Teenage years are full of teenage stress. They are also an interesting time in life: for children and for parents! My eldest is 16 now and behaves like, what I think is a typical teenager. An angel at one moment, a devil at another. I can see there is a lot going on in him; exciting stuff, new stuff, scary stuff, stressful stuff……
He found his feet in school, has a nice group of friends and recently girls have entered into the scene as well. Some days he is over the moon, but then, he comes home, really moody and refuses to talk about why he is so moody.
I desperately want my kids to be happy and I love to help them with that. At this stage in their lives, the type of support I can give is different from what they wanted in the past. Changing a nappy, holding hands, going with them is not an option anymore. What they need now from me is to give them the skills that make it easier to deal with the challenges that life throws at them.
One of those skills involves dealing with stress. Teens are exposed to a lot of stress, and they are not being taught how to recognise the triggers and how to respond in a healthy manner.
A recent survey (Paola Alto) showed that the biggest cause of stress is around school and exams (70%), followed by family (including parents) and thirdly their social life.
Another study presented the 4 stressors that teens mentioned as the cause of worry:
- school work(68%),
- friends’ problems(52%),
- romantic relationships(48%).
These numbers are alarmingly high, but there are ways to help your teenager manage. For a start, don’t brush their problem off as something not important. Because it is. Acknowledge that they live in a stressful time (without adding to the stress) and give them space and support at the same time.
My 7 tips for dealing with your stressed teenager
- Make them understand what stress is and the effect it has. There is a great guide available for teenagers. Click here to read it. Understanding is step 1 in dealing with it.
- Encourage them to exercise, actively play music, do crafts or spend time in nature. This can be a tough call, but I send my son to the gym when he has a test the next day, as it makes him happier, relaxed and more motivated and effective with his revision.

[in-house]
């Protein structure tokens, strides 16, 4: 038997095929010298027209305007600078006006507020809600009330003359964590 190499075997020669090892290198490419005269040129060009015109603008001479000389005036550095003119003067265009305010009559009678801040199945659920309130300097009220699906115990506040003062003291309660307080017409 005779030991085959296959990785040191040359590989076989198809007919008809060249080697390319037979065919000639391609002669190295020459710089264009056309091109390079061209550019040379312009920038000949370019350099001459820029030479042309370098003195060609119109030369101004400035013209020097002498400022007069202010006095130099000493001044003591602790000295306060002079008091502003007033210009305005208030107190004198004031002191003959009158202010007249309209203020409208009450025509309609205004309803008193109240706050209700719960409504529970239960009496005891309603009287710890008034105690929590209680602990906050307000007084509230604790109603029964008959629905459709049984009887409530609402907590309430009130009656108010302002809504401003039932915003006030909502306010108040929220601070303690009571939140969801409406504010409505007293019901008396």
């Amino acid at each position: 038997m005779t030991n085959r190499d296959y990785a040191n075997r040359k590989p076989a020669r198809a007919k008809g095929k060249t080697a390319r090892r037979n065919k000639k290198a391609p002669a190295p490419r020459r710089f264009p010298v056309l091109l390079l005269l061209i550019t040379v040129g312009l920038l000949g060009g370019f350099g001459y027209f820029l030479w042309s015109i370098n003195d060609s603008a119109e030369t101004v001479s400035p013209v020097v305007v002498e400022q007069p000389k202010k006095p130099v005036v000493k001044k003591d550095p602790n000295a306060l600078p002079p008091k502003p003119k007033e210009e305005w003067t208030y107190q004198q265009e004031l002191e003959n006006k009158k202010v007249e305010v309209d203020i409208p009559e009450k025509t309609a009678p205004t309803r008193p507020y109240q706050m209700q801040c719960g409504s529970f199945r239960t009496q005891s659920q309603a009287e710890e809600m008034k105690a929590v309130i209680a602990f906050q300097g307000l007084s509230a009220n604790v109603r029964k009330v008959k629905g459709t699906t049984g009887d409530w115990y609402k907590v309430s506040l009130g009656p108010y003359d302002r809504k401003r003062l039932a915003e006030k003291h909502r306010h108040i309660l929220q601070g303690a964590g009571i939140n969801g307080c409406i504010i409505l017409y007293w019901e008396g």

- Offer healthy food. There are anti-stress foods that have proven to help. Click here to find out those foods.
- Offer them a session with a coach or counsellor. More and more schools are offering these services, but if not, there are a lot of youth coaches who can help. My son has seen 3x a coach now, only at times when he indicates he wants to talk to somebody (and that somebody can never be a parent) and it has always done him good (and the rest of the family as a result)
- Teach them to stop……… and be mindful. Focussing on one of the senses forces you to stop the mental process of stressing – I call this: ‘Stepping from stress into zen’.
- Offer them relaxation or meditation tapes. There are plenty available via Youtube or Amazon. One of my own favourites is ‘Mindfulness: 5 ways to practice 10 seconds’
- Approach every day and every encounter with your teen with a smile and a laugh. Make life light by presenting it lightly. A positive mind can’t hold on to negativity.
I have been working with teenagers for 10 years (in schools and on an individual basis) and when stress and anxiety take over their life they are travelling in a direction of fundamental unhappiness. The good news is that it usually only takes 2 or 3 coaching sessions to give them the confidence to deal with life differently. If you are interested in knowing more, just email me firstname.lastname@example.org